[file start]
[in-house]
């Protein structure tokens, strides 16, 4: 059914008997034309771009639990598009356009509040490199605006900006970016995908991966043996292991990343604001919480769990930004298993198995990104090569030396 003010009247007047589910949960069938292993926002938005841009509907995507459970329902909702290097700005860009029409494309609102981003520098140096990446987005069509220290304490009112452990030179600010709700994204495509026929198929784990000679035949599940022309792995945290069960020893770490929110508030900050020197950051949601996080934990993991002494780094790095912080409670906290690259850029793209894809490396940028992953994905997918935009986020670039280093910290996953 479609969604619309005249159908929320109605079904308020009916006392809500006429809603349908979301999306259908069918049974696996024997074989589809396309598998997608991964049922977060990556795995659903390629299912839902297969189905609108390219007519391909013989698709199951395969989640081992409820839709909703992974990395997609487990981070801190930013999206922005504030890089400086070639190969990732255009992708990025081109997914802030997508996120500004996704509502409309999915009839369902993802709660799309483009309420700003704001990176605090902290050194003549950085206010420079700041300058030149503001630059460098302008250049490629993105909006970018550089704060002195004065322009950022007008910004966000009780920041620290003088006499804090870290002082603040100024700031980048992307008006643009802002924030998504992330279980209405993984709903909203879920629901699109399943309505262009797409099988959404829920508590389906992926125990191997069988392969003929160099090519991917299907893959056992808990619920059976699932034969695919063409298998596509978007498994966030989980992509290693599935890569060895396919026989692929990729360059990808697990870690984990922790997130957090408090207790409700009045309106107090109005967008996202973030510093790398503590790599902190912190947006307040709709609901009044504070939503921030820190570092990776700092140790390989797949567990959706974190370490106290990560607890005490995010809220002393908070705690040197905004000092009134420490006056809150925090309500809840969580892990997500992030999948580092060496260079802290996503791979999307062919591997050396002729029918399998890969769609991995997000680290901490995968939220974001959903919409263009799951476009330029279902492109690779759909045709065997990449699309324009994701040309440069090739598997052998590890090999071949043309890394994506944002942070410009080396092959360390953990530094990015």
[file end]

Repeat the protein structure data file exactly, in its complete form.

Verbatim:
[in-house]
């Protein structure tokens, strides 16, 4: 059914008997034309771009639990598009356009509040490199605006900006970016995908991966043996292991990343604001919480769990930004298993198995990104090569030396 003010009247007047589910949960069938292993926002938005841009509907995507459970329902909702290097700005860009029409494309609102981003520098140096990446987005069509220290304490009112452990030179600010709700994204495509026929198929784990000679035949599940022309792995945290069960020893770490929110508030900050020197950051949601996080934990993991002494780094790095912080409670906290690259850029793209894809490396940028992953994905997918935009986020670039280093910290996953 479609969604619309005249159908929320109605079904308020009916006392809500006429809603349908979301999306259908069918049974696996024997074989589809396309598998997608991964049922977060990556795995659903390629299912839902297969189905609108390219007519391909013989698709199951395969989640081992409820839709909703992974990395997609487990981070801190930013999206922005504030890089400086070639190969990732255009992708990025081109997914802030997508996120500004996704509502409309999915009839369902993802709660799309483009309420700003704001990176605090902290050194003549950085206010420079700041300058030149503001630059460098302008250049490629993105909006970018550089704060002195004065322009950022007008910004966000009780920041620290003088006499804090870290002082603040100024700031980048992307008006643009802002924030998504992330279980209405993984709903909203879920629901699109399943309505262009797409099988959404829920508590389906992926125990191997069988392969003929160099090519991917299907893959056992808990619920059976699932034969695919063409298998596509978007498994966030989980992509290693599935890569060895396919026989692929990729360059990808697990870690984990922790997130957090408090207790409700009045309106107090109005967008996202973030510093790398503590790599902190912190947006307040709709609901009044504070939503921030820190570092990776700092140790390989797949567990959706974190370490106290990560607890005490995010809220002393908070705690040197905004000092009134420490006056809150925090309500809840969580892990997500992030999948580092060496260079802290996503791979999307062919591997050396002729029918399998890969769609991995997000680290901490995968939220974001959903919409263009799951476009330029279902492109690779759909045709065997990449699309324009994701040309440069090739598997052998590890090999071949043309890394994506944002942070410009080396092959360390953990530094990015």